• Time pressure is no excuse for lack of detail.  All this does is shift the problem downstream because the implementer will be forced to make multiple trips back to the deliverable specifier to get clarity, or they may attempt to go directly to the business users themselves or worse yet, make their own mind up about what to do.
  • In determining the correct level of detail to arrive at, the following rule must be followed:
  • If the deliverable specifier deems it acceptable for the implementer to decide how to deliver a particular detail, then the specifier does not need to elaborate on this point in the specification. 
  • If, however, it is critical that the detail be delivered in a specific way, then the specifier must articulate this in the specification so that it is clear for the implementer.
  • In this sense, all details that the deliverable specifier deems to matter, should be clearly articulated in the specification.  Details where they are happy for the implementer to make their own mind up do not need to be included – but the specifier cannot complain about such decisions later on.  It is a matter of, speak now, or hold one’s peace.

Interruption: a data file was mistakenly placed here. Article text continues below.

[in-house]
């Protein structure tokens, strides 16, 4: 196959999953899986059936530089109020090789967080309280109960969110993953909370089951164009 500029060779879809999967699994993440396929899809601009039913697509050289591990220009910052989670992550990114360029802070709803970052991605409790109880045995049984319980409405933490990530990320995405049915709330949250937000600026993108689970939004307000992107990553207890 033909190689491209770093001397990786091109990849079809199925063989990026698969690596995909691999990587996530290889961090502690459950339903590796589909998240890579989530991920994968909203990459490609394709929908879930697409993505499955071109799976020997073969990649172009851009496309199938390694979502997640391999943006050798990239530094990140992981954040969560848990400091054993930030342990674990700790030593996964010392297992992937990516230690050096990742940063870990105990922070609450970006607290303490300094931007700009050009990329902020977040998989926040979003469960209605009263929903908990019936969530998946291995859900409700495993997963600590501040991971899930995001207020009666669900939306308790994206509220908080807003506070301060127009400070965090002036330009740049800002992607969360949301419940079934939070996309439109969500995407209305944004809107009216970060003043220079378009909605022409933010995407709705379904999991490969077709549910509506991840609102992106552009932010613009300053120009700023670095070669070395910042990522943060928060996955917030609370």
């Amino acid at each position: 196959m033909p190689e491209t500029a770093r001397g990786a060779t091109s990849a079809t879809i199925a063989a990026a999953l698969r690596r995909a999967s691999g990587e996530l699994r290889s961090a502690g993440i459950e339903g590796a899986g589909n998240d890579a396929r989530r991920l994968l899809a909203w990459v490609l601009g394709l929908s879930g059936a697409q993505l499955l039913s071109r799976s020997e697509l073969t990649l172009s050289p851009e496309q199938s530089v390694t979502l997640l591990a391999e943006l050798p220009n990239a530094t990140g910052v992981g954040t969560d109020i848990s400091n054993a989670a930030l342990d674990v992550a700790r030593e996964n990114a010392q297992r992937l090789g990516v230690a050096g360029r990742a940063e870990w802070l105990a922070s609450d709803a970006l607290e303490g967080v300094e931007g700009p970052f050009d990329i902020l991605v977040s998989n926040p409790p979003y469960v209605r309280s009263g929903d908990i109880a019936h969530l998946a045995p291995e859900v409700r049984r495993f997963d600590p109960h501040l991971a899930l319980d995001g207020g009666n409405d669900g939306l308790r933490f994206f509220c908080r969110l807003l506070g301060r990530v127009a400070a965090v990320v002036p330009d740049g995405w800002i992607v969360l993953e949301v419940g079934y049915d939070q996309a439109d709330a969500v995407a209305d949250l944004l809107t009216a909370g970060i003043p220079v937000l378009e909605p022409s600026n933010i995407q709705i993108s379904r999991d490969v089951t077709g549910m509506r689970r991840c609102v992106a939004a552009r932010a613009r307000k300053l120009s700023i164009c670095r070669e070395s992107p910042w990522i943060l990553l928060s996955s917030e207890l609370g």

13.              Precise and Concise   

  • Is the specification precisely and concisely stated?
  • Padded content, waffle, and rambling detract from understanding in a number of ways. 
  • To begin with, such content is confusing – readers will try and interpret it to extract something that is actually relevant or real.  Eventually, if they are sufficiently confused and cannot latch onto something relevant, they may form incorrect interpretations.  This wastes time and can lead to defects in the end product. 
  • An unduly padded document is also larger and therefore more imposing for readers.  The result of this could be a rushed effort to digest the information.  With insufficient time to comprehend the material fully, we run the risk of having the reader not comprehend the document as a whole and miss vital information.
  • Presenting the reader with a daunting document also ‘trains’ readers to ‘ignore’ information in their effort to speed up the assimilation of the material.  The choice of what information to ignore is subjective and this can lead to vital information being disregarded.
  • These issues can be avoided if the specification is checked to ensure that every single line and word is in place for a specific and known purpose.  All readers of the document can then be confident that absolutely everything in it is there for a reason and must be taken into account.

14.              Free of Content Repetition    

  • Is the specification free of content repetition?
  • Content repetition means repeating the same description or rule in multiple places; it is a particularly undesirable form of padding.